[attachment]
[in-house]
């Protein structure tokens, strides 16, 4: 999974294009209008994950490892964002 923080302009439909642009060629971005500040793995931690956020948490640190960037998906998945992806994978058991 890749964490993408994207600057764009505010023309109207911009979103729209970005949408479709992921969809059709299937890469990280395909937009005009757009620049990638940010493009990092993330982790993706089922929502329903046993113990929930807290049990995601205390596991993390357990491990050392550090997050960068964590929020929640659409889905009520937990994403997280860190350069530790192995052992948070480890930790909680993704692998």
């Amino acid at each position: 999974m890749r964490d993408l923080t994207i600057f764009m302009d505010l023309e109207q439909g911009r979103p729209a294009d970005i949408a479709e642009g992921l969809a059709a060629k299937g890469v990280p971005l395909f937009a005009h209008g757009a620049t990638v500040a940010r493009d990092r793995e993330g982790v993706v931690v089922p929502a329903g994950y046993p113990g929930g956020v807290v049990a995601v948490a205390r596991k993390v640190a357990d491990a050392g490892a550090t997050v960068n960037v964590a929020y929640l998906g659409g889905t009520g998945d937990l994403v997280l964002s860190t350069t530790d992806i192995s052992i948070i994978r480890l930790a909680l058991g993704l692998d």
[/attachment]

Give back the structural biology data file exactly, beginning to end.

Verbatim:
[in-house]
């Protein structure tokens, strides 16, 4: 999974294009209008994950490892964002 923080302009439909642009060629971005500040793995931690956020948490640190960037998906998945992806994978058991 890749964490993408994207600057764009505010023309109207911009979103729209970005949408479709992921969809059709299937890469990280395909937009005009757009620049990638940010493009990092993330982790993706089922929502329903046993113990929930807290049990995601205390596991993390357990491990050392550090997050960068964590929020929640659409889905009520937990994403997280860190350069530790192995052992948070480890930790909680993704692998």
């Amino acid at each position: 999974m890749r964490d993408l923080t994207i600057f764009m302009d505010l023309e109207q439909g911009r979103p729209a294009d970005i949408a479709e642009g992921l969809a059709a060629k299937g890469v990280p971005l395909f937009a005009h209008g757009a620049t990638v500040a940010r493009d990092r793995e993330g982790v993706v931690v089922p929502a329903g994950y046993p113990g929930g956020v807290v049990a995601v948490a205390r596991k993390v640190a357990d491990a050392g490892a550090t997050v960068n960037v964590a929020y929640l998906g659409g889905t009520g998945d937990l994403v997280l964002s860190t350069t530790d992806i192995s052992i948070i994978r480890l930790a909680l058991g993704l692998d």